Actually the people get, by and large, the kind of political representation that they desire and deserve. If the people will support politicians of courage, will recognize and reward political courage, even when it may be employed against what they conceive to be their own immediate interest, then the quality of our public service will be correspondingly increased. Too often at the present time when the politician, obeying his conscience refuses to give way to an unreasonable pressure, he stand nearly defenseless, the great mass of the people uncomprehending and uninterested, as a revengeful minority turn to destroy him. The shores of our history are littered with the wrecks of the careers of men who stood for their country against the storms of partisan fury and prejudice only to founder on the shoals for want of help from the beach.

Never before in our history has there been a greater need for men of integrity and courage in the public service. Never before in our history has there been a greater need for the people to take up willingly the responsibility of free government. Certainly you as educated Catholics are committed to bear your share of the burden, for the philosophy that you have been taught here at Boston College is needed in the solution of the problems we face. With the issues of war and peace, with the fate of Western civilization hanging in the balance - the somber question indeed of the survival of our Faith and country at stake, each man among you can afford in some degree, at least, to answer the call to service.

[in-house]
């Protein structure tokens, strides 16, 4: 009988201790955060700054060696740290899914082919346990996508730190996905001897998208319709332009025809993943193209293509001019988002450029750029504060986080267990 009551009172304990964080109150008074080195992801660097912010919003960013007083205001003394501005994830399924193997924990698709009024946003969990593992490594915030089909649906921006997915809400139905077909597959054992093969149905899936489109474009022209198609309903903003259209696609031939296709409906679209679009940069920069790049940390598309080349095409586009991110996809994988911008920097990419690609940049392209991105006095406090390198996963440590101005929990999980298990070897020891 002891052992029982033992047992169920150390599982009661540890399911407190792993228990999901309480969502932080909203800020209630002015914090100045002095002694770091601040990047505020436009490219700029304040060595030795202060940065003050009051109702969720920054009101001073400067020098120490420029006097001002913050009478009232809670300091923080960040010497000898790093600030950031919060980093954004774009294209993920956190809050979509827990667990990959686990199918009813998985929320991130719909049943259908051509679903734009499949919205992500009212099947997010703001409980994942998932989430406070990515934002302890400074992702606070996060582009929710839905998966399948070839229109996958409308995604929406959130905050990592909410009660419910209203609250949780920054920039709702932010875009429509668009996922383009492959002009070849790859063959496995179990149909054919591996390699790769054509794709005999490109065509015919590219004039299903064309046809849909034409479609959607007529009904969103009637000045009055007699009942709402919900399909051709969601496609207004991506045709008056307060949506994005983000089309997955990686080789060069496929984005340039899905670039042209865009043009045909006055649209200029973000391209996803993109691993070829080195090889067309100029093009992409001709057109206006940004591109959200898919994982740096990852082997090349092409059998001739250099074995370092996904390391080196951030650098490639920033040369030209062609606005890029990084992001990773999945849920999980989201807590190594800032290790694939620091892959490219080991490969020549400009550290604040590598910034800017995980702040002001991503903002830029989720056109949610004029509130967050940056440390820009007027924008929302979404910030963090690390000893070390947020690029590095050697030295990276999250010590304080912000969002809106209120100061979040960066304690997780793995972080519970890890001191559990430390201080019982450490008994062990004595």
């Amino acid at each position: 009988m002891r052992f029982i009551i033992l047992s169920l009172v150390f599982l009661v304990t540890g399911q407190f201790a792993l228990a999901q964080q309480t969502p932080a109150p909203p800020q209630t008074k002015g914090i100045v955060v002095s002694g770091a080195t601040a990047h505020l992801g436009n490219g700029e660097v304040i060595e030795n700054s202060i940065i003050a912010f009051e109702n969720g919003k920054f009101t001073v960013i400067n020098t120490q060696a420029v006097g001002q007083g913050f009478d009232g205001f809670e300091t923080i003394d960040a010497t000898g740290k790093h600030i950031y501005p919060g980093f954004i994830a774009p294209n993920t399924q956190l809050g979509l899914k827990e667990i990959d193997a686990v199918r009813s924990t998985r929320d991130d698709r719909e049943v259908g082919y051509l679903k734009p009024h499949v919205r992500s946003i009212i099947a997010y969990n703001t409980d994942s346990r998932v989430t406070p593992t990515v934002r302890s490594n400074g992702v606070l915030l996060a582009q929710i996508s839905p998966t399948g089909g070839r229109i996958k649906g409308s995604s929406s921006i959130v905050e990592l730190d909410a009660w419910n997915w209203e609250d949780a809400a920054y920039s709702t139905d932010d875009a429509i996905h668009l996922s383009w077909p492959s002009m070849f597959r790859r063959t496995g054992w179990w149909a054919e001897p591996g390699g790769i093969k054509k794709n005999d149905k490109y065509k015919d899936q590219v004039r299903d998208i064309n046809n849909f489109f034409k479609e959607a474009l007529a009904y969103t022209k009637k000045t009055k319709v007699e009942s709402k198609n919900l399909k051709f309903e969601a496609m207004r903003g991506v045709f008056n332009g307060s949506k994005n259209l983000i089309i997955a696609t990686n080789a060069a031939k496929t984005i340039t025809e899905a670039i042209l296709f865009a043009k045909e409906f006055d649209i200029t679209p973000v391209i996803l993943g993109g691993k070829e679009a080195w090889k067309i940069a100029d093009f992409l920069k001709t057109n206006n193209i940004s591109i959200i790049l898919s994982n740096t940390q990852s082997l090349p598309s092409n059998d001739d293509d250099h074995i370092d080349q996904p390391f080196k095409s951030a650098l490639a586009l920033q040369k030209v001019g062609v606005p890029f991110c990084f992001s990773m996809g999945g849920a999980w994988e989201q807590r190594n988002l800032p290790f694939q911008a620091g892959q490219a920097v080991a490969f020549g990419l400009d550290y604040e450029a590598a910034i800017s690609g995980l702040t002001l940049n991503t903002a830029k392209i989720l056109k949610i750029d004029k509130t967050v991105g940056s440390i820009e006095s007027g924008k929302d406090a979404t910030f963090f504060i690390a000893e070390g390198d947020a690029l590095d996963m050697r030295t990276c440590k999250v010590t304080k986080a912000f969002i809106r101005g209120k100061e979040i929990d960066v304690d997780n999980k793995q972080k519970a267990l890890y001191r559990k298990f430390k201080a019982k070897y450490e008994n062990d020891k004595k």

High on the wall of the House of Representatives in Washington, above the Speaker's chair so that everyone can see, are written words we should remember. They were from a speech by a distinguished Senator from our native State of Massachusetts, Daniel Webster, "Let us develop the resources of our land, call forth its powers, build up its institutions and promote all its great interests and see whether we, in our day and generation, may not perform something worthy to be remembered."